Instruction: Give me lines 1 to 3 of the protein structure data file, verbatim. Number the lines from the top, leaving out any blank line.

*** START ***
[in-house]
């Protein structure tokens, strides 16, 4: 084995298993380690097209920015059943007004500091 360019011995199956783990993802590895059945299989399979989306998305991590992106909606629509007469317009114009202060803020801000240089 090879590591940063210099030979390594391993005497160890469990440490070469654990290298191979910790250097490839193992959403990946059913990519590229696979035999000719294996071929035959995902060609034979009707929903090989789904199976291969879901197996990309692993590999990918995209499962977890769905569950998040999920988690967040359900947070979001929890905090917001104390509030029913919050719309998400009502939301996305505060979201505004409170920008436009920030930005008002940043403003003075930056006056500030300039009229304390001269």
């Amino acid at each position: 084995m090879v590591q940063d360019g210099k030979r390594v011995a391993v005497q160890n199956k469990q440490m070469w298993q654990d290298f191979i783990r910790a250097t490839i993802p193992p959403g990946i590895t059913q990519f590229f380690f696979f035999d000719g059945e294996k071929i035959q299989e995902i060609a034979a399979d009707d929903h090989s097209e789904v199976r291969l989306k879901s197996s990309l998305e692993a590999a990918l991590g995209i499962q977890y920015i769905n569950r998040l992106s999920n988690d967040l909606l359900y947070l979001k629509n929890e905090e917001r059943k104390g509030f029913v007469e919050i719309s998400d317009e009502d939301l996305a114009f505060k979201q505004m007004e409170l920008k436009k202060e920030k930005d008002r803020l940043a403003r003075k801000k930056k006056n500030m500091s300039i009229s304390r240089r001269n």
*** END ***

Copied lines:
[in-house]
């Protein structure tokens, strides 16, 4: 084995298993380690097209920015059943007004500091 360019011995199956783990993802590895059945299989399979989306998305991590992106909606629509007469317009114009202060803020801000240089 090879590591940063210099030979390594391993005497160890469990440490070469654990290298191979910790250097490839193992959403990946059913990519590229696979035999000719294996071929035959995902060609034979009707929903090989789904199976291969879901197996990309692993590999990918995209499962977890769905569950998040999920988690967040359900947070979001929890905090917001104390509030029913919050719309998400009502939301996305505060979201505004409170920008436009920030930005008002940043403003003075930056006056500030300039009229304390001269």
């Amino acid at each position: 084995m090879v590591q940063d360019g210099k030979r390594v011995a391993v005497q160890n199956k469990q440490m070469w298993q654990d290298f191979i783990r910790a250097t490839i993802p193992p959403g990946i590895t059913q990519f590229f380690f696979f035999d000719g059945e294996k071929i035959q299989e995902i060609a034979a399979d009707d929903h090989s097209e789904v199976r291969l989306k879901s197996s990309l998305e692993a590999a990918l991590g995209i499962q977890y920015i769905n569950r998040l992106s999920n988690d967040l909606l359900y947070l979001k629509n929890e905090e917001r059943k104390g509030f029913v007469e919050i719309s998400d317009e009502d939301l996305a114009f505060k979201q505004m007004e409170l920008k436009k202060e920030k930005d008002r803020l940043a403003r003075k801000k930056k006056n500030m500091s300039i009229s304390r240089r001269n």